A Meta-Synthesis of Behavioral Outcomes from Telemedicine Clinical Trials for Type 2 Diabetes and the Clinical User-Experience Evaluation (CUE)

Education & Training
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  1. Education & Training


A worldwide demographic shift is in progress and the aged population proportion is projected to more than double across the next four decades. Our current healthcare models may not be adequate to handle this shift in demography, which may have serious consequences for the ageing population who are more prone to chronic diseases. One proposed remediation is to provide in-home assisted healthcare with technology-intervened approaches. Telemedicine, telehealth, e-health are paradigms found in scientific literature that provide clinical treatment through a technology intervention. In evidence-based medical science, these technology interventions are evaluated through clinical trials, which are targeted to measure improvements in medical conditions and the treatment’s cost effectiveness. However, effectiveness of a technology also depends on the interaction pattern between the technology and its’ users, especially the patients. This paper presents (1) a meta-synthesis of clinical trials for technology-intervened treatments of type 2 diabetes and (2) the Clinical User-Experience Evaluation (CUE). CUE is a recommendation for future telemedicine clinical trials that focuses on the patient as the user from Human-Computer Interaction (HCI) perspective and was developed as part of this research. The clinical trials reviewed were interpreted from a technology perspective and the non-medical or non-biological improvements of the users (patients) rather than the medical outcome. Results show that technology-intervened treatments provide positive behavior changes among patients and are potentially highly beneficial for chronic illness management such as type 2 diabetes. The results from the CUE method show how it complements clinical trials to capture patients’ interaction with a technology.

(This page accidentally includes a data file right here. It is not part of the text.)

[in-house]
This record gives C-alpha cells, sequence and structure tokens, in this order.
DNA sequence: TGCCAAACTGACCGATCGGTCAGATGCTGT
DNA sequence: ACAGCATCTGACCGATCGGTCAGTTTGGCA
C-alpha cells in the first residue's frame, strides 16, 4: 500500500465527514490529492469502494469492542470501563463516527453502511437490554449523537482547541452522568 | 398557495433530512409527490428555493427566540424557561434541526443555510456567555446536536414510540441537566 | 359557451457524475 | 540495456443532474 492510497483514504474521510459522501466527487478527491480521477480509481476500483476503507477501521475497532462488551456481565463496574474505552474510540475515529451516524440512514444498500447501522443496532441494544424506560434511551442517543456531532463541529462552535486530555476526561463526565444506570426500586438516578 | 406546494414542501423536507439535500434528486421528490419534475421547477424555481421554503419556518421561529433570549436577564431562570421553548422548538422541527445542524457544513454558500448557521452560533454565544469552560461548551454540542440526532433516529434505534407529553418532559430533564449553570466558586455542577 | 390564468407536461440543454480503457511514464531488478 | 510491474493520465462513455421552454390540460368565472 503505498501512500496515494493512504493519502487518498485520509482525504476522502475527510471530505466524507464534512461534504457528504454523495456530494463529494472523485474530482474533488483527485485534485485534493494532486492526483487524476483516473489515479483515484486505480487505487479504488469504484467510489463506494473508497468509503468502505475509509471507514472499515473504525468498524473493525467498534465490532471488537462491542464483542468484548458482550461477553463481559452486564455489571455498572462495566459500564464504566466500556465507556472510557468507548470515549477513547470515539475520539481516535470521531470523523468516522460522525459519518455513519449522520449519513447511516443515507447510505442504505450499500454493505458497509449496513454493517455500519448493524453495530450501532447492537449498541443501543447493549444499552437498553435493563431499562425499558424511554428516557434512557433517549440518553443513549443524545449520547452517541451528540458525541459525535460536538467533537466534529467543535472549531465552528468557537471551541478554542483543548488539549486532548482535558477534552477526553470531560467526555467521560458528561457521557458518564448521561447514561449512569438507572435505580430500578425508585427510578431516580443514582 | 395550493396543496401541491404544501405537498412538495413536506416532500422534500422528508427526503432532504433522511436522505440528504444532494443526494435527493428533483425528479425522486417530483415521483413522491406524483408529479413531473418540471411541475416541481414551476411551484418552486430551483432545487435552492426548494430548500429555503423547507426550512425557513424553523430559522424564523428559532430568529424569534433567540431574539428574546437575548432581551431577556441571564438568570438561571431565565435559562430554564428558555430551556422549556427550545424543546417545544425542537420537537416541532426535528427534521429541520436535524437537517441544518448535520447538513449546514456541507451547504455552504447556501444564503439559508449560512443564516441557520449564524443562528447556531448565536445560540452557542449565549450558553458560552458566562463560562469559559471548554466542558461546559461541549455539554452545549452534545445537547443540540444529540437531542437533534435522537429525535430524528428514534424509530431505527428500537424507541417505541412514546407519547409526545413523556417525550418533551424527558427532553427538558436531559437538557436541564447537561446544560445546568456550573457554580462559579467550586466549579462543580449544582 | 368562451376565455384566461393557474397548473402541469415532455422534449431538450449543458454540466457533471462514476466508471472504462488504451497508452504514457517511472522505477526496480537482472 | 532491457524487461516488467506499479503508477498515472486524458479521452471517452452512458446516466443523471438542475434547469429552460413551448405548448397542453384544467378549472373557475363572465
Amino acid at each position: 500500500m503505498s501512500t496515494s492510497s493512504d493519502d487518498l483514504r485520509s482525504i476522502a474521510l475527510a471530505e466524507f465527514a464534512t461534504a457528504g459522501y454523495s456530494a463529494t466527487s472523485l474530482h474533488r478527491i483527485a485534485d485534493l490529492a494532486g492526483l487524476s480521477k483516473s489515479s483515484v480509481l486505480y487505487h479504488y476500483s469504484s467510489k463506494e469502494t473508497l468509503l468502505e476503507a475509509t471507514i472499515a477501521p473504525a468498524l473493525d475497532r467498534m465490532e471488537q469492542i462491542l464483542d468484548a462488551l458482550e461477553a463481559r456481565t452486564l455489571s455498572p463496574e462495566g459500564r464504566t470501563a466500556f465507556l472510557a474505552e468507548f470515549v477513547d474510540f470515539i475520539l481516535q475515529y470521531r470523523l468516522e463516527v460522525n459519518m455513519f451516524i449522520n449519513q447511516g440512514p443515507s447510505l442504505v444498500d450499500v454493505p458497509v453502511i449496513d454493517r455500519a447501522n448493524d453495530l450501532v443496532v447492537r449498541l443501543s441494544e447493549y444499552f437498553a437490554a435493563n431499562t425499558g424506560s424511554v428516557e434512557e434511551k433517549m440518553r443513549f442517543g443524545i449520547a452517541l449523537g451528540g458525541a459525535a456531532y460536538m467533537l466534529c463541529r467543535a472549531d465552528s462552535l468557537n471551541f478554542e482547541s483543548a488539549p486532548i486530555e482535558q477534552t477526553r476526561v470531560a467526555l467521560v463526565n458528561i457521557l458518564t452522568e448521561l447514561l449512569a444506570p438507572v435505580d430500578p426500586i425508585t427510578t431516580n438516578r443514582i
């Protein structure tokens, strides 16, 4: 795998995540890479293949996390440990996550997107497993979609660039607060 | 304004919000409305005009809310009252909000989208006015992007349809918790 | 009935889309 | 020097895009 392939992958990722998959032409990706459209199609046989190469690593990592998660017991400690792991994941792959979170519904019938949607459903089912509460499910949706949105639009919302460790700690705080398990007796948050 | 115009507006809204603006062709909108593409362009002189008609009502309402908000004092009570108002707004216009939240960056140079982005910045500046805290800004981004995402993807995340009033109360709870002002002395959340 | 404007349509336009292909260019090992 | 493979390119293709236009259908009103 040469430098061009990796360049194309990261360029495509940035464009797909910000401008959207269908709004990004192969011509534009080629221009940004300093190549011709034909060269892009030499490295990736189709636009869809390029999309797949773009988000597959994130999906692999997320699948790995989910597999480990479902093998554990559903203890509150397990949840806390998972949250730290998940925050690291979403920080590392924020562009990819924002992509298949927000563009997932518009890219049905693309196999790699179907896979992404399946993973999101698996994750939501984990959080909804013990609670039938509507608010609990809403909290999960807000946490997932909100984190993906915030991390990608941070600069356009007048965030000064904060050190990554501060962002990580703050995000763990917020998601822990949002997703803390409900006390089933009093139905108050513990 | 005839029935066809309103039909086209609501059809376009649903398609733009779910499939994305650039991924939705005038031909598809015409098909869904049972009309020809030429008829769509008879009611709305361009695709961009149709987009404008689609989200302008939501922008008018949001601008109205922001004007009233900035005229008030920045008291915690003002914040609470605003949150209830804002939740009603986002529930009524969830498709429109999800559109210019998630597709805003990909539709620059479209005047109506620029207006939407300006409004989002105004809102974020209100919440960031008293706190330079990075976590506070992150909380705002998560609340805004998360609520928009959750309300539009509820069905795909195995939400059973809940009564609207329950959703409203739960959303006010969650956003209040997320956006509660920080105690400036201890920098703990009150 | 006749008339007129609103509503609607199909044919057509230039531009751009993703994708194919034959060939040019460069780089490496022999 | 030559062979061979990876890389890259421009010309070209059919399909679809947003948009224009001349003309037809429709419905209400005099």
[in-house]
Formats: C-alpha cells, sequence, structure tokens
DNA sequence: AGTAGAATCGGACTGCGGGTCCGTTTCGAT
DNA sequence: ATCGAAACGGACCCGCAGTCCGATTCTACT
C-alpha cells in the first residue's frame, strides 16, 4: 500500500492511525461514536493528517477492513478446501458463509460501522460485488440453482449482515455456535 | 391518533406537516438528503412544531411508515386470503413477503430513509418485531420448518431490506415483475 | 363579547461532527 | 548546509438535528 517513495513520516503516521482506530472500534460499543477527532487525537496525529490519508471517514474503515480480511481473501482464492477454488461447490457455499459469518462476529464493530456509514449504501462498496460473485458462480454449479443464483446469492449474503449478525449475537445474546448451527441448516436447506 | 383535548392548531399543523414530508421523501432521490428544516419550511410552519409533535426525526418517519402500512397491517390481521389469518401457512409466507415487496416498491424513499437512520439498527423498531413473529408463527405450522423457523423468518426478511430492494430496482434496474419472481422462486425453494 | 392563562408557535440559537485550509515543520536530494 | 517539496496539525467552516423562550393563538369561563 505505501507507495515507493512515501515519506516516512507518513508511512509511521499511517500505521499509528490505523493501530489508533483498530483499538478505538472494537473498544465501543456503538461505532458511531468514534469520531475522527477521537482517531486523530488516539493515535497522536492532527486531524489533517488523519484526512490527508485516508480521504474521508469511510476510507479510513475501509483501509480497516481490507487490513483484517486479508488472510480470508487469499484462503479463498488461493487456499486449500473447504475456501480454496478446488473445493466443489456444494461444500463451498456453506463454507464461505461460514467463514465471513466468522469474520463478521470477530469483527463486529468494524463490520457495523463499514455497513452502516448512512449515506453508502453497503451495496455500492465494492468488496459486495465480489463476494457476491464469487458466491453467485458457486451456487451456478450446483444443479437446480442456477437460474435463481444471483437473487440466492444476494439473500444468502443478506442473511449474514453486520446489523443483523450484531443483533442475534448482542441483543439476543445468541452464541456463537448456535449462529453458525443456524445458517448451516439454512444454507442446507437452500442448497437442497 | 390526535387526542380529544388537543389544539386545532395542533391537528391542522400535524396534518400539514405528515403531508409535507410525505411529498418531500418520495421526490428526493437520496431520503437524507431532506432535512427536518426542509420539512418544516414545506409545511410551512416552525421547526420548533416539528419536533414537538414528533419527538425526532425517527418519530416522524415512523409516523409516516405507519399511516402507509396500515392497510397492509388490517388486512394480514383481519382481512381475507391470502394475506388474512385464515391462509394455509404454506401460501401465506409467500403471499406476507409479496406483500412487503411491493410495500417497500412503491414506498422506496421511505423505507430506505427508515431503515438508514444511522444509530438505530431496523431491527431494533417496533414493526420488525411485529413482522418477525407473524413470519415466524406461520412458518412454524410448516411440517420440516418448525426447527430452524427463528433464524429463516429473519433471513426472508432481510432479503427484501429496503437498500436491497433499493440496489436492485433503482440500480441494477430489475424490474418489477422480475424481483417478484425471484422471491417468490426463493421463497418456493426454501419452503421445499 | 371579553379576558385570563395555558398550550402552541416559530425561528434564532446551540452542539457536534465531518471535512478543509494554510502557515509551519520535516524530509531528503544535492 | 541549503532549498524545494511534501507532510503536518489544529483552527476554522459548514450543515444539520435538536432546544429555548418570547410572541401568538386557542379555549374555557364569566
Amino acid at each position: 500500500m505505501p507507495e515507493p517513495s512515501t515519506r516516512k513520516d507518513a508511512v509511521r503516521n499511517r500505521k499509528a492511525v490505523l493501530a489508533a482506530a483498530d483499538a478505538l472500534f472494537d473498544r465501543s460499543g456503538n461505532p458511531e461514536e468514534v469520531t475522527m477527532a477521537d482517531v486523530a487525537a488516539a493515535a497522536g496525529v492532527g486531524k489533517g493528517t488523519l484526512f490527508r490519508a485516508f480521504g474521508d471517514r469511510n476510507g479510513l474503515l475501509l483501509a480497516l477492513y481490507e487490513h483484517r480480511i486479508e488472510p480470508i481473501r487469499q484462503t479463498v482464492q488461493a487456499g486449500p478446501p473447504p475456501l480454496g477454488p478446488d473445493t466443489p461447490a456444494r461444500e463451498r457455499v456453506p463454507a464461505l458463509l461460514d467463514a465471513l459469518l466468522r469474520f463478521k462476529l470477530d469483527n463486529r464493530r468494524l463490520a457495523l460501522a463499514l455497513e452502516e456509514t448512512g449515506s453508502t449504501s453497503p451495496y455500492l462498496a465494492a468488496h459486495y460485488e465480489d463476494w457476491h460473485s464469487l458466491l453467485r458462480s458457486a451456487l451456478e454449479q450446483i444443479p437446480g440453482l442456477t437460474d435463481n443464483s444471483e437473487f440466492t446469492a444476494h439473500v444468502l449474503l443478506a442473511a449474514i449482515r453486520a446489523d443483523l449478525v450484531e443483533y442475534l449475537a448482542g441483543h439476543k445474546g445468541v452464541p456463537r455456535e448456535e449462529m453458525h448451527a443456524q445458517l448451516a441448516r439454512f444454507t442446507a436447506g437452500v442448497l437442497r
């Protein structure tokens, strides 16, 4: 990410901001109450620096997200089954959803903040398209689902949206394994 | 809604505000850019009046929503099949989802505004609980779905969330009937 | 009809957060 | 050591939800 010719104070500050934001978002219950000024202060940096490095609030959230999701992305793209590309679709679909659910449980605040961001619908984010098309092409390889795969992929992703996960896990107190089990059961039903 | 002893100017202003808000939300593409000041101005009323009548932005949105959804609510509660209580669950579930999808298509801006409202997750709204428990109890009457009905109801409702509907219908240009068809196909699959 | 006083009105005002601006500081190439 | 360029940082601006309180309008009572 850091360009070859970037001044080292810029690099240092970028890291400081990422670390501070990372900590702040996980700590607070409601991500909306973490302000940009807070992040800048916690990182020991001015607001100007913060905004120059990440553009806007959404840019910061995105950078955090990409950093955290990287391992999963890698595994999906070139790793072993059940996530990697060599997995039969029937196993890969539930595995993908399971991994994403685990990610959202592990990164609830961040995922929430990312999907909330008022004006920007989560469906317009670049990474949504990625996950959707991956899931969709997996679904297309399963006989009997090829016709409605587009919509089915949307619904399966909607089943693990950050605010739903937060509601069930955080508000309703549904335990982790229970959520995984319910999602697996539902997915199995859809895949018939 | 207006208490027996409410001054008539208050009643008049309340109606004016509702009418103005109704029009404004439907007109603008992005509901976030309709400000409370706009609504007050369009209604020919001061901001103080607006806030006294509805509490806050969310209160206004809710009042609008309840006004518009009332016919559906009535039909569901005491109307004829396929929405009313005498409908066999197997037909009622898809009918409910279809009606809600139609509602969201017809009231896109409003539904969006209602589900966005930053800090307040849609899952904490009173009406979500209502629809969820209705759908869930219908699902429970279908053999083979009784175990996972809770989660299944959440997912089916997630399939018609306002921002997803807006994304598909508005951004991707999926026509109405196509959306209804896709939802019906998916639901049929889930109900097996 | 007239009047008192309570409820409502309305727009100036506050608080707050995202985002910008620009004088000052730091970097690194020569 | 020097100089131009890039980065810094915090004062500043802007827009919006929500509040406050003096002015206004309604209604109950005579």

Human computer interaction Telemedicine Technology-intervened treatment Clinical trial Clinical user-experience evaluation 



The authors would like to thank the participants who volunteered in the CUE and the Townsville-Mackay Medicare Locals (TMML) who conduct the clinical trials and Dianna Hardy from James Cook University, Australia and Professor Alison Bowes from the University of Stirling, Scotland, for their expertise, interest, helpful discussions and feedback.


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Copyright information

© Springer Science+Business Media New York 2015

Authors and Affiliations

  1. 1.Discipline of Information TechnologyJames Cook UniversityTownsvilleAustralia
  2. 2.E-Research CentreJames Cook UniversityTownsvilleAustralia

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